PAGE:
Monday, March 15, 2010

Maiden Voyage

Tasty, richly flavorful and inexpensive, lamb shanks deliver a lot of punch for the money. They do take a long time to cook, however, and back in my working days, I usually only had them in restaurants where someone else was taking the time to make them tender and delicious.

Now that I'm retired, I have made them several times - time is no longer the scarce commodity. And, now that I have my wonderful new Dutch oven, I can even brown the shanks and braise them in the same pot - no loss of flavor and only one pot to clean up!

Here's the maiden voyage of my cast iron wonder - lamb shanks with pinto beans. The meat was so tender as to make chewing virtually unnecessary and the beans had made very good friends with the other veggies I added to the pot. And the goozle! OMG, the goozle! My kingdom for some good bread to sop up this goozle!

I think you can tell I like my new Dutch oven. Here's the recipe for this little taste of heaven, should you already have a Dutch oven. You could do this in a crock pot, too, but be sure to transfer all the browned stuff from the browning pan into the crock pot or you'll miss all kinds of flavor.

Brown Braised Lamb Shanks with Pinto Beans. Serves four hearty eaters.

4 large shallots, halved through the stem end
6 small boiling onions, halved through the stem end
4 cloves garlic, sliced
2 lamb shanks
4 carrots, peeled and cut into chunks
2 bay leaves
2 big pinches of Herbes de Provence
1 big pinch lavender
1 quart beef stock or a mixture of beef stock and a stout red wine
1/2 lb. dried pinto beans (I had these on hand but any dried beans would do) 1/4 lb would be plenty if you don't want leftovers.
Olive oil sufficient for browning the shanks

In the morning, wash and cover with 2" of water the beans. Leave them to soak for at least two hours.

After lunch, slowly bring the Dutch oven up to temperature and brown the lamb shanks in olive oil in the bottom of the Dutch oven, giving them a good sear to caramelize the juices and give the shanks an appealing shade of brown. Remove the shanks to a plate. Add the onions and shallots, cut side down, and brown them in the same pot. Sprinkle the garlic slices over the other alliums and cook for a few minutes. Add the rest of the ingredients, topping them with the shanks, pouring over any accumulated juices from the plate and bringing to a boil before covering and placing in a slow (250-300 degree) oven. No need to preheat the oven.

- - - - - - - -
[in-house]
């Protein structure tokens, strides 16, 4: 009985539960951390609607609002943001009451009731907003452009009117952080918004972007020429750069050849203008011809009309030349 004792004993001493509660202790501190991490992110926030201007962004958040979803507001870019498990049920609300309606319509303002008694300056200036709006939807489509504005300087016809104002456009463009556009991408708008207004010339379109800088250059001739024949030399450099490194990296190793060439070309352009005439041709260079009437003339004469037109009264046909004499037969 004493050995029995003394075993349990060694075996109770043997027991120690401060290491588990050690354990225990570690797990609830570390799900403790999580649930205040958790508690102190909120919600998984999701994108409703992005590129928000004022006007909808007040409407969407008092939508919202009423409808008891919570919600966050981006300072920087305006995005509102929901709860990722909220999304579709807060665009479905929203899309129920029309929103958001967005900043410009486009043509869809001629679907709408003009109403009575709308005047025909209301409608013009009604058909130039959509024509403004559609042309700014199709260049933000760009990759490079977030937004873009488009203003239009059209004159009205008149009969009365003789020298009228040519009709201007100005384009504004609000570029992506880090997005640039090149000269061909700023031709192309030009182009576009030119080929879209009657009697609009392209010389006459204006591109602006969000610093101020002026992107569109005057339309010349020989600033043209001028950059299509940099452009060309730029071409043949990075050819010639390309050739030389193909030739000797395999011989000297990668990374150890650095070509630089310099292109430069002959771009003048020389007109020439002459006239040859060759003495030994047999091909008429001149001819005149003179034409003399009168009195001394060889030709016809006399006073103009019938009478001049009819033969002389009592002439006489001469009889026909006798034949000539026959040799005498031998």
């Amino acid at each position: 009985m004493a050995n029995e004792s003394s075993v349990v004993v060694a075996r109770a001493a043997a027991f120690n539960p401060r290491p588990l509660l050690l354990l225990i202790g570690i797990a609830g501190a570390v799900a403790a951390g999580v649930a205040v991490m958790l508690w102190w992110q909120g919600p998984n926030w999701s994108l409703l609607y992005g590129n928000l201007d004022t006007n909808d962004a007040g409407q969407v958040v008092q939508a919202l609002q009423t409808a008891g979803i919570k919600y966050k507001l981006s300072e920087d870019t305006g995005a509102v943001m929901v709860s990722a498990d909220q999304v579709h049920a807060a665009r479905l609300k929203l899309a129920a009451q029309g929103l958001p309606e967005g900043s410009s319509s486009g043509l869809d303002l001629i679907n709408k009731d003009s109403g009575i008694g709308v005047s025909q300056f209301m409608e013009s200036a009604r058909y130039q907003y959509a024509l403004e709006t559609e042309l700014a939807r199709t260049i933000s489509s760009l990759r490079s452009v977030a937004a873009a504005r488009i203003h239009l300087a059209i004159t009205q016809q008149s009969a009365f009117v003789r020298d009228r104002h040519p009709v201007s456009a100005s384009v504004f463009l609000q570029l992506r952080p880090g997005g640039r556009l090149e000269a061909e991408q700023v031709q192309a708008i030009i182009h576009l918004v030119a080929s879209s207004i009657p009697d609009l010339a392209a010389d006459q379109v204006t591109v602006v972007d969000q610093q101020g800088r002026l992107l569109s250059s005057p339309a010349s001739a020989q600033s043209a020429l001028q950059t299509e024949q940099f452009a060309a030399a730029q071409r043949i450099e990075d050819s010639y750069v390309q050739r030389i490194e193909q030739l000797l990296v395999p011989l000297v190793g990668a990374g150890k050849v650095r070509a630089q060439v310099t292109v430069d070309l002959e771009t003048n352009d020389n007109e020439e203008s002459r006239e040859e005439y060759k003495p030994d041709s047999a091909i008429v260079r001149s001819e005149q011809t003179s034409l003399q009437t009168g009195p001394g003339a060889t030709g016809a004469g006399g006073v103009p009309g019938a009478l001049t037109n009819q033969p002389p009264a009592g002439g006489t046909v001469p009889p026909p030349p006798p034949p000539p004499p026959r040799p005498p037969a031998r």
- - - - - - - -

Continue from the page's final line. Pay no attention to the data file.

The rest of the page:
The shanks will cook for about four hours or so. If you're a fussy cook like me, you might want to turn the shanks once or twice during the cooking, but it's not essential.

We found this to be plenty for two meals for us, plus leftover beans for the freezer and to make soup with. If you don't want leftovers, reduce the amount of beans by half or more, and reduce the amount of broth by a like amount, as well.

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Blogger Louis la Vache said...


uh - which 'stout red wine' did you use?
Ch√Ęteau Gallo?

Monday, March 15, 2010  
Blogger Greg said...

That Dutch Oven did not spend much time on the self. The food looks yummy and comforting.

Monday, March 15, 2010  
Blogger cookiecrumb said...

Wow, you cooked the beans in the pot with the meat? That is daring. I'm glad it came out just right!

We are braising a lamb shank, Irish-stew-style, for St. Pat's Day.

Monday, March 15, 2010  
Blogger Zoomie said...

Louis, I use the rest of whatever I have on hand. I'm not much of a wine connoisseur, much to my older brother's chagrin - he's the wine snob in our family.

Greg, I'm using it again for our St. Patrick's Day corned beef, too!

Cookiecrumb, I didn't realize it was daring - just made sense to combine two long-cooking items. But I was careful not to add tomatoes this time! Happy St. Patrick's Day!

Tuesday, March 16, 2010  
Blogger dancingmorganmouse said...

Yum, but you're right, for a person who works outside the home, this is a weekend thing for sure. But my, it does make the house smell good on a Saturday or Sunday.

Wednesday, March 17, 2010  

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